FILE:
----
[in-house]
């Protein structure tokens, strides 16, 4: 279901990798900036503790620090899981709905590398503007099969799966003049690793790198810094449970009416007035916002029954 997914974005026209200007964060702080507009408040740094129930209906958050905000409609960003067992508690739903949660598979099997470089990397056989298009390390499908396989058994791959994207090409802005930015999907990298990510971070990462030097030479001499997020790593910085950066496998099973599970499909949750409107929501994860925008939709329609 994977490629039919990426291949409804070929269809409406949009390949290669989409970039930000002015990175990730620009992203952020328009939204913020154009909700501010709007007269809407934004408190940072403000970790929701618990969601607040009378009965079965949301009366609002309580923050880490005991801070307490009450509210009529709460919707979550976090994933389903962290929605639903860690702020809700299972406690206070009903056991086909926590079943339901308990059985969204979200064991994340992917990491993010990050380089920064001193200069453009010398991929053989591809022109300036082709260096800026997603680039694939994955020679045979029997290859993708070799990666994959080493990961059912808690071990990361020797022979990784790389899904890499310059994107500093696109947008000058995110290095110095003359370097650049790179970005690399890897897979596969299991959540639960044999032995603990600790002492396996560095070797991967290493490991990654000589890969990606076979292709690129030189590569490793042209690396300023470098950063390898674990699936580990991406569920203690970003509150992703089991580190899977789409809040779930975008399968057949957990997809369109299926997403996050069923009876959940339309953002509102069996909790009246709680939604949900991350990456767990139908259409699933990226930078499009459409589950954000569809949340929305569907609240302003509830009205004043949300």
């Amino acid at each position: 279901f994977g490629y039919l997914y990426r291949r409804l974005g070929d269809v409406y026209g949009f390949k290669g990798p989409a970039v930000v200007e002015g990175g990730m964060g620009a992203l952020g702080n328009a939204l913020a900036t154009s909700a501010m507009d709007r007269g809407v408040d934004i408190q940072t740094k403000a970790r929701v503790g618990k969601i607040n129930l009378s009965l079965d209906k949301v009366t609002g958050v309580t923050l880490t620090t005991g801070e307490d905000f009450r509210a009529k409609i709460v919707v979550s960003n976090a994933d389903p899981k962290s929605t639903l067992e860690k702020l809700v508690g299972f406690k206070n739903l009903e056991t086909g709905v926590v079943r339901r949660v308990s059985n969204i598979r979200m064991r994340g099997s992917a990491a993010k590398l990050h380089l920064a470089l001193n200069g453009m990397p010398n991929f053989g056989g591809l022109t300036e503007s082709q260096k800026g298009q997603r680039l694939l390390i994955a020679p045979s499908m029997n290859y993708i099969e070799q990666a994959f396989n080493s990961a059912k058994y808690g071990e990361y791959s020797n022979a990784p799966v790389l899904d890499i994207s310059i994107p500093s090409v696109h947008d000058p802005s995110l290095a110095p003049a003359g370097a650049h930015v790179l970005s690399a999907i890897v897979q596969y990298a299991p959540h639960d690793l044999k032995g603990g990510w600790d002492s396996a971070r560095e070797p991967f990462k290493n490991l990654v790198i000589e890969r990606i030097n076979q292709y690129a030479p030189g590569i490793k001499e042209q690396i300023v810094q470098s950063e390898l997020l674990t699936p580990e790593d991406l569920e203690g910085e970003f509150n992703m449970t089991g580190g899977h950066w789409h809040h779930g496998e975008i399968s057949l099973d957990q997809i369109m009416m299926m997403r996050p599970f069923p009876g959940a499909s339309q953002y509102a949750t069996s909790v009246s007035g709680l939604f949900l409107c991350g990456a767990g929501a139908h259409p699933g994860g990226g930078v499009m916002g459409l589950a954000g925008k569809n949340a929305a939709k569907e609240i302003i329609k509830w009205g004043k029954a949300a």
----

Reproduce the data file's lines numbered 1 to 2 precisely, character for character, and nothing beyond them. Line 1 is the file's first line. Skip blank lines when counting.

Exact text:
[in-house]
């Protein structure tokens, strides 16, 4: 279901990798900036503790620090899981709905590398503007099969799966003049690793790198810094449970009416007035916002029954 997914974005026209200007964060702080507009408040740094129930209906958050905000409609960003067992508690739903949660598979099997470089990397056989298009390390499908396989058994791959994207090409802005930015999907990298990510971070990462030097030479001499997020790593910085950066496998099973599970499909949750409107929501994860925008939709329609 994977490629039919990426291949409804070929269809409406949009390949290669989409970039930000002015990175990730620009992203952020328009939204913020154009909700501010709007007269809407934004408190940072403000970790929701618990969601607040009378009965079965949301009366609002309580923050880490005991801070307490009450509210009529709460919707979550976090994933389903962290929605639903860690702020809700299972406690206070009903056991086909926590079943339901308990059985969204979200064991994340992917990491993010990050380089920064001193200069453009010398991929053989591809022109300036082709260096800026997603680039694939994955020679045979029997290859993708070799990666994959080493990961059912808690071990990361020797022979990784790389899904890499310059994107500093696109947008000058995110290095110095003359370097650049790179970005690399890897897979596969299991959540639960044999032995603990600790002492396996560095070797991967290493490991990654000589890969990606076979292709690129030189590569490793042209690396300023470098950063390898674990699936580990991406569920203690970003509150992703089991580190899977789409809040779930975008399968057949957990997809369109299926997403996050069923009876959940339309953002509102069996909790009246709680939604949900991350990456767990139908259409699933990226930078499009459409589950954000569809949340929305569907609240302003509830009205004043949300």